Breweries everywhere have always created an outlet for people — a time to relax and socialize with others. Unfortunately, in the times of the coronavirus pandemic and with bar closures, it has affected some of Bakersfield’s local breweries, causing them to remarket themselves and save their businesses.
Owners and brewers from Temblor Brewing Co., Great Change Brewing and 2nd Phase Brewing continued to work by restrategizing their everyday business plan and staying hopeful. Temblor Brewing Company’s Don Bynum, 2nd Phase Brewing’s Frank Miranda and Great Change Brewing’s Tim and Steve Belmont thought about what they were going to do next to keep their businesses afloat with tap rooms and dining rooms shut down.
For these local breweries, most of their keg sales decreased, but it gave them the opportunity to remarket themselves into selling canned beers.
Master brewer at Temblor Brewing Co. Justin Hill, who works closely with Bynum, said their pint sales have cut in half, but he has seen a 200 percent increase in can sales.
“In the transition, we did have kegs go bad so we’ve had to pour them out,” said Bynum. “We’ve sold twice as many canned beers this year as we did last year. Our tanks have been full and ongoing, which has never happened.”
Both Great Change Brewing and 2nd Phase Brewing had to figure out ways to re-market their beers as canned products, where Temblor already had a system in place.
Miranda, who is the only brewer at 2nd Phase Brewing and just opened his business in January, had to quickly think of ways to maintain his business.
“I had thoughts of selling to-go and calling up places for easy canning material, labels and things we weren’t ready for but we needed to be ready for this,” said Miranda.
Miranda had support from fellow brewers at Crusader Brewing by letting him use their crowler machine until he figured out his own canning process.
“We had to make adjustments with what beers we were going to do. We were still pushing new beers not knowing if people were going to enjoy them or not,” Miranda said.
Tim Belmont, co-owner of Great Change Brewing, alongside his brother Steve Belmont and co-owner Kyle Smith, had to refocus their image and think of a solution to increase their sales.
“We aren’t selling any draft beer like we were before so we had to remarket ourselves to canning. We partnered with Lengthwise and they helped us with canning,” said Tim Belmont. “Now we’re readjusting and working with our distributors.”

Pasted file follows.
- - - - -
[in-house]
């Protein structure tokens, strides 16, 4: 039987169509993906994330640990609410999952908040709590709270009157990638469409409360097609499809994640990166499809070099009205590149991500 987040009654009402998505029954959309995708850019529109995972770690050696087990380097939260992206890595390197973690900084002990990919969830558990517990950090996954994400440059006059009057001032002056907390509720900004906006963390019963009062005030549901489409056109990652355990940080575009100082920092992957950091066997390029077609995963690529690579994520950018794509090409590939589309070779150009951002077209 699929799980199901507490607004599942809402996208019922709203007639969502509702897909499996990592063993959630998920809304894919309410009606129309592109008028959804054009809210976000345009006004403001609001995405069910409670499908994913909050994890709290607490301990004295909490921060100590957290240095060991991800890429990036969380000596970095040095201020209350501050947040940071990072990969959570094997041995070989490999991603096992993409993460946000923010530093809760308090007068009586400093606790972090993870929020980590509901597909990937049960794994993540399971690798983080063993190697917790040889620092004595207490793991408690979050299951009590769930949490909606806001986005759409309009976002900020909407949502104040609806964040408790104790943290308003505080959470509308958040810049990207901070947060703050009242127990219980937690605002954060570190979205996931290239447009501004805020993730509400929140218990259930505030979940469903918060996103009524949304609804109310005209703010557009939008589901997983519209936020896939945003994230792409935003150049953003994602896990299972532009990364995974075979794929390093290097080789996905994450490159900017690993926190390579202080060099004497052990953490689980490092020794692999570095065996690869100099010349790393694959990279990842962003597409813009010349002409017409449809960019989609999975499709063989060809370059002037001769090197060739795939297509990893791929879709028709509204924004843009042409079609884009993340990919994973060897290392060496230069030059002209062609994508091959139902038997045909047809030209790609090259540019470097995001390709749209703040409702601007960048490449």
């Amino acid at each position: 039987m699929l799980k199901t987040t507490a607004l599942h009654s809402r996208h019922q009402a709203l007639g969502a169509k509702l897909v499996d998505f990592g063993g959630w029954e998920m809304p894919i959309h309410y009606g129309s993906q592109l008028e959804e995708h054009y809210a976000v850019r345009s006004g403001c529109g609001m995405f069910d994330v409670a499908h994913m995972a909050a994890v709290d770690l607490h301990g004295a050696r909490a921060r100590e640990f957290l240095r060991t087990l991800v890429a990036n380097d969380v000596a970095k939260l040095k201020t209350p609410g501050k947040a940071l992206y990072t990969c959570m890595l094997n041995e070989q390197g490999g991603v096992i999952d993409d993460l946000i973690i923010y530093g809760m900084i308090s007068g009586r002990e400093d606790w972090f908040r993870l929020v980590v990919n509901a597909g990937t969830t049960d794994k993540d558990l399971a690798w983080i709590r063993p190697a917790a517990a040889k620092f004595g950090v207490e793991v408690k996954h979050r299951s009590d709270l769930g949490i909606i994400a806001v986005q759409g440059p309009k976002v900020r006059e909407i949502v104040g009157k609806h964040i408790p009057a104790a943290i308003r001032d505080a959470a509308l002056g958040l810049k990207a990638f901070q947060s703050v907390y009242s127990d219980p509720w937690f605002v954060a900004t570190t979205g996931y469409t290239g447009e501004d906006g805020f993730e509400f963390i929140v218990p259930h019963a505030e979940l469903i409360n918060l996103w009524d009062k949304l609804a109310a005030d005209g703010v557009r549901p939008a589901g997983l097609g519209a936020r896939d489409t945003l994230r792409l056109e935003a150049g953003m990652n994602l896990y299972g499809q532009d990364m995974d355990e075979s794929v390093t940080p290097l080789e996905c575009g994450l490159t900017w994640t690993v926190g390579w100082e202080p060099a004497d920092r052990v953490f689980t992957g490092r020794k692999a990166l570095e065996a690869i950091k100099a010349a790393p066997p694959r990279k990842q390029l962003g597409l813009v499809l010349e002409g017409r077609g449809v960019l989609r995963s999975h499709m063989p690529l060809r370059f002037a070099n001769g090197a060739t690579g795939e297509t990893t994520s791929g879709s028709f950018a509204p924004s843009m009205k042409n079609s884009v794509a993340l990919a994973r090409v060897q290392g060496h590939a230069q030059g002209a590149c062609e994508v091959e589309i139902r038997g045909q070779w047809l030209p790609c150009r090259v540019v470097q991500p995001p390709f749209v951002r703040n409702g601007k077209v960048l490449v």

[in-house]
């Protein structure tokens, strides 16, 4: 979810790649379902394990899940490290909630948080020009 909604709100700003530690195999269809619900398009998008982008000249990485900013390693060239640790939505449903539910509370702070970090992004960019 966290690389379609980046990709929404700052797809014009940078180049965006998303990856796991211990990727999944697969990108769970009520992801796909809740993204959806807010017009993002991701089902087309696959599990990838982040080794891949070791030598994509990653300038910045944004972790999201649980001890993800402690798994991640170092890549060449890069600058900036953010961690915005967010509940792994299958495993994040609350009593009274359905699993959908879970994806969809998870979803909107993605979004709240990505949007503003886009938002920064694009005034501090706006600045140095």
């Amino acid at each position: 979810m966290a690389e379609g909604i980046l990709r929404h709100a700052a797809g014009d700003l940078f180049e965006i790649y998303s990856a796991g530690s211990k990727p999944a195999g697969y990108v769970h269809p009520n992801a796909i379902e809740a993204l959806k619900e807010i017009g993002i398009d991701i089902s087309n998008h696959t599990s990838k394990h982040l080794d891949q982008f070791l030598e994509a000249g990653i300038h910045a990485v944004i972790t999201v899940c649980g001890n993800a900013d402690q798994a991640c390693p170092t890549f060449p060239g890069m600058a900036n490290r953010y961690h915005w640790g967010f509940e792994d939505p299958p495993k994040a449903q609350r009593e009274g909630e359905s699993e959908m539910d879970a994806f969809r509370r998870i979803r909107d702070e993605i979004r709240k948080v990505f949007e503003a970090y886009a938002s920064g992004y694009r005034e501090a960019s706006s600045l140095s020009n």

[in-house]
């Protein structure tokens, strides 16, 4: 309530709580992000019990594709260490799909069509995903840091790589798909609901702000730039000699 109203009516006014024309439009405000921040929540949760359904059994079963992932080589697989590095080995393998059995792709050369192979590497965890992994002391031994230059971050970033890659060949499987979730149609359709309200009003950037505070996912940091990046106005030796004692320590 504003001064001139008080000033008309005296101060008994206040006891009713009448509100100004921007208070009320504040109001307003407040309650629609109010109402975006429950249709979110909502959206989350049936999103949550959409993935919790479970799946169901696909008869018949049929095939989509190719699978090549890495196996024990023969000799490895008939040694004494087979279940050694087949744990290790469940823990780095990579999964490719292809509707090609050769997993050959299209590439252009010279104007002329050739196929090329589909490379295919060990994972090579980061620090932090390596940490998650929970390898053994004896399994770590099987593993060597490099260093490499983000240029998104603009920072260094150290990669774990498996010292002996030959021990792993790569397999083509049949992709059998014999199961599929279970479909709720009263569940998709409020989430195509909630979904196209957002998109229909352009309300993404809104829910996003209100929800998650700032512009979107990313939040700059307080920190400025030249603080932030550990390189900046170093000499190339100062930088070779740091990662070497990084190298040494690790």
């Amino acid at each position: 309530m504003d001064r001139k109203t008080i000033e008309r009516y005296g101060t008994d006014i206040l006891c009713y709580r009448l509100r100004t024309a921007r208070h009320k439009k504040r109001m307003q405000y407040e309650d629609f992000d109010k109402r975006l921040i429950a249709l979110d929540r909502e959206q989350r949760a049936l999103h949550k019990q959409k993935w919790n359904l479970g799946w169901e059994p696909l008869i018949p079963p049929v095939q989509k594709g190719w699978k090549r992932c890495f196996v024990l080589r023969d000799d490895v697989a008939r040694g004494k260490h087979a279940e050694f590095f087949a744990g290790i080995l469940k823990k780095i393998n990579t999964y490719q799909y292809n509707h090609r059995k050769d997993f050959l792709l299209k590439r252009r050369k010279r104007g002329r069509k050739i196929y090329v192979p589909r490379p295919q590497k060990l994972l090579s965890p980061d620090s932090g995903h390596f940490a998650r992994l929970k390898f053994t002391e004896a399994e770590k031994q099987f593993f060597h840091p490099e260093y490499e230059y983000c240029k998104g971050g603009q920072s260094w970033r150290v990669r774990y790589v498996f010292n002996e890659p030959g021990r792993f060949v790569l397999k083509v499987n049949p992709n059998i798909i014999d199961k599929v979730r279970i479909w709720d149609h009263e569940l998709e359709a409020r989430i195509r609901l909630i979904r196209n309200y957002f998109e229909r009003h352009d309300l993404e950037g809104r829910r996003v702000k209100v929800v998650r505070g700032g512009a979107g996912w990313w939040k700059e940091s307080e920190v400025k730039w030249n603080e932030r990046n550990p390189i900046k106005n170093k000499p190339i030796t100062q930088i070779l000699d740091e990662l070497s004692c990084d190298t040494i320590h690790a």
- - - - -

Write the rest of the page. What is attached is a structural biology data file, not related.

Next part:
Like most businesses, breweries are offering patio dining until they can open their indoor seating to the public.
Because Great Change Brewing and 2nd Phase Brewing do not serve food in-house, they’ve managed to partner with other local food vendors to keep their doors open. The California rule requires customers to order meals along with their beers.
“We’ve partnered with them before but it’s critical now to sell beer. We’re utilizing that patio by having that food component,” said Belmont.
Though the coronavirus pandemic has left many businesses struggling to survive, it also gave those businesses a chance to be creative and collaborate.
“It’s all driven by the canning, what’s been selling, what’s in the market and following those trends. We’re brewing our beer towards supply and demand,” said Belmont.
Poncherella Pale Ale, Yo Mr. White and “Eve” Blonde Ale are a few of Great Change Brewing’s demanding beers on their market.
Bynum said he and his team are working on creating more beers and continue to sell outside the county.
“We kind of felt like losing events and losing the pub and all these things were depressing because a lot of work went away. We’ve been able to stay tight and sit down each day, have a beer together and be creative together. We have a common goal and we have fun with it,” said Bynum.
Bynum and his team are working on new beers like Golden Empire Strikes Back, Soft and Fluffy and Flannel Shirt.
Miranda, whose business has only been open since the beginning of this year, had to find a turn around to bring customers in, but found a way by partnering with other local businesses downtown like Locale Farm to Table Eatery and Bottleshock. The brewery has Bakersfield inspired themed beers like East Chester IPA, Bakersfield Blues, Farm to Tap Ale and Rich Uncle.
Though these breweries have faced challenges, they are continuously working on ways to keep their doors open all while still connecting with the community.
“The community has been incredibly supportive and we wouldn’t be open if it weren’t for that. These programs the government put out — it saved us. I hope things continue to improve or there’s more help down the road,” said Bynum.